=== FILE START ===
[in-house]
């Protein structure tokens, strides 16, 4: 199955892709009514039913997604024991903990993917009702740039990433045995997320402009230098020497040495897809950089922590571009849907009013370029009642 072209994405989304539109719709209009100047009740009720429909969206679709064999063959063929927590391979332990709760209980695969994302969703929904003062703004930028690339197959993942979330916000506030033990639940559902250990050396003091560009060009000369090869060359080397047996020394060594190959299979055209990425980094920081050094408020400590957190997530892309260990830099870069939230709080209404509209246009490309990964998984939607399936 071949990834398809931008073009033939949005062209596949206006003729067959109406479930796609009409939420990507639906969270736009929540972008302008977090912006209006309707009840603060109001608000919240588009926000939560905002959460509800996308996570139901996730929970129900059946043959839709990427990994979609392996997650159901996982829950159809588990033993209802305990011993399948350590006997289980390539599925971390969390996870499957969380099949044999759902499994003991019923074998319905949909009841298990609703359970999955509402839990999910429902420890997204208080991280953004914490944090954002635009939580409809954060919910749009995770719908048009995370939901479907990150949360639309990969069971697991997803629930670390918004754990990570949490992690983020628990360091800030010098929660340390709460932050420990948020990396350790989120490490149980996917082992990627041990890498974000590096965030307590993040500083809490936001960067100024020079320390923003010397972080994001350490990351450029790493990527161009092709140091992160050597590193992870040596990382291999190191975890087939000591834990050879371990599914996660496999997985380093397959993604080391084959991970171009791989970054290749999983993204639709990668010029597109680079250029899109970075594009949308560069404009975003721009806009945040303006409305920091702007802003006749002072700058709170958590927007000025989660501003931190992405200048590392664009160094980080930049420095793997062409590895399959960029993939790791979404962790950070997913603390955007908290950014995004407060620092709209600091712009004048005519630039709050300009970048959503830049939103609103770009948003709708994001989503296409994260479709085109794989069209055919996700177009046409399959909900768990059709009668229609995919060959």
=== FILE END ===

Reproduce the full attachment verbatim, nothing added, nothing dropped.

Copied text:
[in-house]
């Protein structure tokens, strides 16, 4: 199955892709009514039913997604024991903990993917009702740039990433045995997320402009230098020497040495897809950089922590571009849907009013370029009642 072209994405989304539109719709209009100047009740009720429909969206679709064999063959063929927590391979332990709760209980695969994302969703929904003062703004930028690339197959993942979330916000506030033990639940559902250990050396003091560009060009000369090869060359080397047996020394060594190959299979055209990425980094920081050094408020400590957190997530892309260990830099870069939230709080209404509209246009490309990964998984939607399936 071949990834398809931008073009033939949005062209596949206006003729067959109406479930796609009409939420990507639906969270736009929540972008302008977090912006209006309707009840603060109001608000919240588009926000939560905002959460509800996308996570139901996730929970129900059946043959839709990427990994979609392996997650159901996982829950159809588990033993209802305990011993399948350590006997289980390539599925971390969390996870499957969380099949044999759902499994003991019923074998319905949909009841298990609703359970999955509402839990999910429902420890997204208080991280953004914490944090954002635009939580409809954060919910749009995770719908048009995370939901479907990150949360639309990969069971697991997803629930670390918004754990990570949490992690983020628990360091800030010098929660340390709460932050420990948020990396350790989120490490149980996917082992990627041990890498974000590096965030307590993040500083809490936001960067100024020079320390923003010397972080994001350490990351450029790493990527161009092709140091992160050597590193992870040596990382291999190191975890087939000591834990050879371990599914996660496999997985380093397959993604080391084959991970171009791989970054290749999983993204639709990668010029597109680079250029899109970075594009949308560069404009975003721009806009945040303006409305920091702007802003006749002072700058709170958590927007000025989660501003931190992405200048590392664009160094980080930049420095793997062409590895399959960029993939790791979404962790950070997913603390955007908290950014995004407060620092709209600091712009004048005519630039709050300009970048959503830049939103609103770009948003709708994001989503296409994260479709085109794989069209055919996700177009046409399959909900768990059709009668229609995919060959």